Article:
This technique is ideal for processes such as mapping out the contents of a website. You can begin by creating categories based on what internal users say and then get participants involved to create their own categories.

Card sorting can be further divided into moderated and unmoderated card sorting, the former providing a moderator to debrief the participants about the process and the latter being open to the interpretation of the participants.

The many benefits of card sorting include:

  • Understand and discover the thought process of the end user.
  • Improve your own information structure.
  • Empathize with the end user, and understand their psyche and perspective on different things.
  • Get new ideas that can improve the process or product.
  • A cost-effective method of gaining insights about your users.

2.   Product adoption boosts user experience

Also called user adoption, product adoption refers to when end users start using your product or service to accomplish the goal it was intended to help with. It is important to measure the product adoption undergone by users in order to understand how well they are actualizing your product.

Product adoption is usually expressed as the percentage of users performing a set of behavior upon discovering your product. It is the endpoint of a user’s journey. It is the point when they have learned enough about your product to put it to use.

Your goal should be to devise the most efficient way to measure and improve the adoption rate of your end users. This is because the more they get out of your product, the more likely they are to come back to you again and again.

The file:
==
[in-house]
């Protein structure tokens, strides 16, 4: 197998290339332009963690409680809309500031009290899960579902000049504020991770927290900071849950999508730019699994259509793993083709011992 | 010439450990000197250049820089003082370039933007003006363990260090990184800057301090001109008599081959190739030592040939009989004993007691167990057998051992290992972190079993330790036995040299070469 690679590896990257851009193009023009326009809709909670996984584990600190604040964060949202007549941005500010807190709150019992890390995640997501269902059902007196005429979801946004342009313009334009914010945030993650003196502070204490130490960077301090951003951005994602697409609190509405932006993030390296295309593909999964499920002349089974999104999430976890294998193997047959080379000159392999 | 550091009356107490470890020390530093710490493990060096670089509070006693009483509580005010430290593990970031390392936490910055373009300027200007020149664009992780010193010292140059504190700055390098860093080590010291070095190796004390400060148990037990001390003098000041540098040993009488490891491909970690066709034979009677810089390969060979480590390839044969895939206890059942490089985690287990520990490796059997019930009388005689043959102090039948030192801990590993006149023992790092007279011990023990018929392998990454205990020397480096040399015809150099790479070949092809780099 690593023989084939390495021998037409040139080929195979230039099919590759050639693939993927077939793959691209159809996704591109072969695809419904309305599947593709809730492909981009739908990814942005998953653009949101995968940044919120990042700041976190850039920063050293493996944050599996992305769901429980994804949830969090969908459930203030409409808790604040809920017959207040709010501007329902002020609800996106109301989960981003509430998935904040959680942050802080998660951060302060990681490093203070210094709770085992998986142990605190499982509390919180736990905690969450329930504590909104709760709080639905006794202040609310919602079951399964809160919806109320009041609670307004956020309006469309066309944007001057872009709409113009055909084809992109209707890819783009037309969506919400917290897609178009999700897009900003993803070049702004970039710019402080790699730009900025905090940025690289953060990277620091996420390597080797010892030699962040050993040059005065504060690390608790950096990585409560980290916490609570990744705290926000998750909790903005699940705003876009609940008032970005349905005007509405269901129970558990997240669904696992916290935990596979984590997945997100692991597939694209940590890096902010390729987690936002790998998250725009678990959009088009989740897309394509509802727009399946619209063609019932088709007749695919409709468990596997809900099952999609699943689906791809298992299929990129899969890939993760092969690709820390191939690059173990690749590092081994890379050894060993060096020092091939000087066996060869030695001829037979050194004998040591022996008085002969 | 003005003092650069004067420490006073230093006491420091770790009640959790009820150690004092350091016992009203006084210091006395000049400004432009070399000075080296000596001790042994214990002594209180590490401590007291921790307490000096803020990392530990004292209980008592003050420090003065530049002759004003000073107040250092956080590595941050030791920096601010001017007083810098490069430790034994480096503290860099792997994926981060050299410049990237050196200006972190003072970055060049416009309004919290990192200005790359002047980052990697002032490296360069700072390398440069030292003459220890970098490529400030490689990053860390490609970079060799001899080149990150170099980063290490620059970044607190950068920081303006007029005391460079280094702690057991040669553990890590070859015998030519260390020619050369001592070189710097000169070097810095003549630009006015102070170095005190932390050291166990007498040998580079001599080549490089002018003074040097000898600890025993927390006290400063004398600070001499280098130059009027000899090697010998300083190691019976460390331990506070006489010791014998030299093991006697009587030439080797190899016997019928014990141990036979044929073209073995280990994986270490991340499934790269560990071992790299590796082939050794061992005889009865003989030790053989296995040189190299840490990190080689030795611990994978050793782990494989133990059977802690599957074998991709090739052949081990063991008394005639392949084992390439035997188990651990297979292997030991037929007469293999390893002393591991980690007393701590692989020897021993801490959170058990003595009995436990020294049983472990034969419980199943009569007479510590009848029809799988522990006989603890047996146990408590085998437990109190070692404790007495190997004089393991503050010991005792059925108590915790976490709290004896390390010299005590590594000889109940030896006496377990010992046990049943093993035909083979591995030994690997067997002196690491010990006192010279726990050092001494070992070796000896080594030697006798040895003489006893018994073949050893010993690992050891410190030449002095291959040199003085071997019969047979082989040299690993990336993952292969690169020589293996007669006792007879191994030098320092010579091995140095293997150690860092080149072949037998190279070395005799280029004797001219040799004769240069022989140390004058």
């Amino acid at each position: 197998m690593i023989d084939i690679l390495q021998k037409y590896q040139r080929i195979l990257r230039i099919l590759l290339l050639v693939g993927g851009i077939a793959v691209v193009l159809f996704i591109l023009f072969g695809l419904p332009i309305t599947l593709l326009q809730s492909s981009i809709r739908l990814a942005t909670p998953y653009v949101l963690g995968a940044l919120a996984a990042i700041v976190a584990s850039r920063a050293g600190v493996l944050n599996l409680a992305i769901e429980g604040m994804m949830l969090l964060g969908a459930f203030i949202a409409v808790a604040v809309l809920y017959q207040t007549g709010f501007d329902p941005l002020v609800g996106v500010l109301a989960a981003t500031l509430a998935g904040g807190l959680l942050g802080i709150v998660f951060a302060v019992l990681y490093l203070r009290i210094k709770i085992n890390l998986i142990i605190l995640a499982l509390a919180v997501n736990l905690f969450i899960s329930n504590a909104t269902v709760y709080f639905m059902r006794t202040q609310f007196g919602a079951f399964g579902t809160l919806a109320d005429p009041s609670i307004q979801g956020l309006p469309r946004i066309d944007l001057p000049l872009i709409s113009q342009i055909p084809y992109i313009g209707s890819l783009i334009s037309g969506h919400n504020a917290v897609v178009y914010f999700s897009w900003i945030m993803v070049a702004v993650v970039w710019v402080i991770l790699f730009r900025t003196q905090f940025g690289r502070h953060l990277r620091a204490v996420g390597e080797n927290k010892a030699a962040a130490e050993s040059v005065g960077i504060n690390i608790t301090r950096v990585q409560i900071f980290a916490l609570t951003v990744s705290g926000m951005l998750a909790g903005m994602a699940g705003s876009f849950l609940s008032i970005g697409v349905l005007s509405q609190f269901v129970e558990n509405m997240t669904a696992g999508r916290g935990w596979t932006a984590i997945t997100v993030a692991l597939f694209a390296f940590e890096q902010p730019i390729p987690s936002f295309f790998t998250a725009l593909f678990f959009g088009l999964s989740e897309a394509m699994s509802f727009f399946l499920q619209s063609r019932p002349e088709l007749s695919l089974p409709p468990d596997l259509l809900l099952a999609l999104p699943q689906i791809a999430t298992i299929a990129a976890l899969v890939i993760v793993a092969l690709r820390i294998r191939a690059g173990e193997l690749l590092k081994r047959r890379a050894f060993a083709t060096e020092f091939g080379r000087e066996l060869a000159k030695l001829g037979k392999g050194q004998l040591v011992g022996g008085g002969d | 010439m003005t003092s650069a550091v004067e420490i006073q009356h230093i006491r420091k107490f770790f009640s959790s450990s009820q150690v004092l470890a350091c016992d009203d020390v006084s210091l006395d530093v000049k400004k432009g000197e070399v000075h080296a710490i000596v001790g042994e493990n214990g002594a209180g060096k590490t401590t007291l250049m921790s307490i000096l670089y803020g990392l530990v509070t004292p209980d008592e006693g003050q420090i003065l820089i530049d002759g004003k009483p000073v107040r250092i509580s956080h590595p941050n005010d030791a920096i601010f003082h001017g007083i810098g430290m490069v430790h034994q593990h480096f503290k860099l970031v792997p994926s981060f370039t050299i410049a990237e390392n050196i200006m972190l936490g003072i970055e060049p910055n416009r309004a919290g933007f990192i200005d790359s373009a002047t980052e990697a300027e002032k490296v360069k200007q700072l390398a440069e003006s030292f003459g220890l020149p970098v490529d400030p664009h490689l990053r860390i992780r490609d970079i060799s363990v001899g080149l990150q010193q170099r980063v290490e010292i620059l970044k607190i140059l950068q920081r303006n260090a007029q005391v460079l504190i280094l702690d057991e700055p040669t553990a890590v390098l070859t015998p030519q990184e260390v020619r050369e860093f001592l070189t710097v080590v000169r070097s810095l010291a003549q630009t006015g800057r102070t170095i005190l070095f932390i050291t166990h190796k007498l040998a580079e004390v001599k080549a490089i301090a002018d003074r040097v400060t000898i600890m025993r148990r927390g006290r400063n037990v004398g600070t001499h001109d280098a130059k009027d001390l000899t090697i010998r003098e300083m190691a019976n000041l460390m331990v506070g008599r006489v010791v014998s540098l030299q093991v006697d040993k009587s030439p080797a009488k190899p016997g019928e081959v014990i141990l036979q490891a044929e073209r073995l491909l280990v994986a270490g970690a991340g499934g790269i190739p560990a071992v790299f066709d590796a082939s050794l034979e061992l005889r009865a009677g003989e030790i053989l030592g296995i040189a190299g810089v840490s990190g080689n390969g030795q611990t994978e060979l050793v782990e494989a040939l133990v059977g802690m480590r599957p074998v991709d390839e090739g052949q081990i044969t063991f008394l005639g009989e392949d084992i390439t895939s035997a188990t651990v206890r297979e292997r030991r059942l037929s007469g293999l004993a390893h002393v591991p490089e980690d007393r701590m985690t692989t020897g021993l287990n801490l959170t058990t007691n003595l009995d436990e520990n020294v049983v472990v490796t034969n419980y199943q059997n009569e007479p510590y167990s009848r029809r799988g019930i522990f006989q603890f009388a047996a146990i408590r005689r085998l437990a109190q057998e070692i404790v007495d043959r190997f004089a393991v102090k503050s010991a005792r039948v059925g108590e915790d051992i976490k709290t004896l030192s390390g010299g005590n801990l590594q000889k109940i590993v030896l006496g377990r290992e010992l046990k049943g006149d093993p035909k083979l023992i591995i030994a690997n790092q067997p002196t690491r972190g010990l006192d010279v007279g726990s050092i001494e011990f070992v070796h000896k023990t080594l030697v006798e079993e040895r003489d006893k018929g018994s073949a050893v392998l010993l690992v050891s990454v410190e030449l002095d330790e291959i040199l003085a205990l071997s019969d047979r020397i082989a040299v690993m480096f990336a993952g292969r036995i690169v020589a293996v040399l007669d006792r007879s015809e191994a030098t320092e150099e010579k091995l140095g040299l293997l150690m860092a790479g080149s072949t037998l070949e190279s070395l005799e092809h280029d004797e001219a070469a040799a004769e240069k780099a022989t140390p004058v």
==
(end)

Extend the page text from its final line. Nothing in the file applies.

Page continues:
There are five prominent ways to measure product adoption. Let us take a look at them in brief:

a)    Time to value

The time it takes a user to start deriving value out of your product is defined as time to value. This is the point where your user clicks with your product, so to speak. They understand its worth and use it to gain the most out of it.

Your goal should be to have the shortest time to value. You can do this by improving the onboarding experience of the user. They should understand in clear terms what the product does and why they should be using it.

b)   Product qualified leads

A product-qualified lead is defined as a user who is already experiencing your product’s value in some way or another. This could be through a free trial or a free premium (freemium) account.

This particular user’s activity and behavior indicate that they want more out of your product. They are ready for the next step, i.e., becoming a paying customer, and you should be pushing them toward it.

c)    Average revenue per user

The average revenue per user is the amount of money you expect to earn from or are already earning from an individual user. It is derived by dividing total revenue by the number of subscribers/customers you have.

This metric, in general, is a good indicator of your business’s overall health. Providing a more diverse set of features via add-ons and upgrades helps to make them stay and increase your revenue.

d)    Customer lifetime value

A customer lifetime value determines the revenue you can expect from a pillow customer during their journey with you. This helps you identify profitable customer sects.